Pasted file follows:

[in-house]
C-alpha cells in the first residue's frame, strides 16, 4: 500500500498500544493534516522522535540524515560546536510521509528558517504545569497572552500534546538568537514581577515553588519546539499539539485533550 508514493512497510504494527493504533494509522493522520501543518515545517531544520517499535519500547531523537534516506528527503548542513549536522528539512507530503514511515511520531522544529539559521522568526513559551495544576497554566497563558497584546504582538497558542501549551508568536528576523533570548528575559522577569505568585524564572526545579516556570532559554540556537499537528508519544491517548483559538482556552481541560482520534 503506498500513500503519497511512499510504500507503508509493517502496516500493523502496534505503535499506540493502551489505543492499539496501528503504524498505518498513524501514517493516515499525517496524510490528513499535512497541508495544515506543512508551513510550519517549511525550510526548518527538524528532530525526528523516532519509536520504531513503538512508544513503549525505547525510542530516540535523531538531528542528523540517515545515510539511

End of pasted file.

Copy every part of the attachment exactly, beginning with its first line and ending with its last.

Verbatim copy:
[in-house]
C-alpha cells in the first residue's frame, strides 16, 4: 500500500498500544493534516522522535540524515560546536510521509528558517504545569497572552500534546538568537514581577515553588519546539499539539485533550 508514493512497510504494527493504533494509522493522520501543518515545517531544520517499535519500547531523537534516506528527503548542513549536522528539512507530503514511515511520531522544529539559521522568526513559551495544576497554566497563558497584546504582538497558542501549551508568536528576523533570548528575559522577569505568585524564572526545579516556570532559554540556537499537528508519544491517548483559538482556552481541560482520534 503506498500513500503519497511512499510504500507503508509493517502496516500493523502496534505503535499506540493502551489505543492499539496501528503504524498505518498513524501514517493516515499525517496524510490528513499535512497541508495544515506543512508551513510550519517549511525550510526548518527538524528532530525526528523516532519509536520504531513503538512508544513503549525505547525510542530516540535523531538531528542528523540517515545515510539511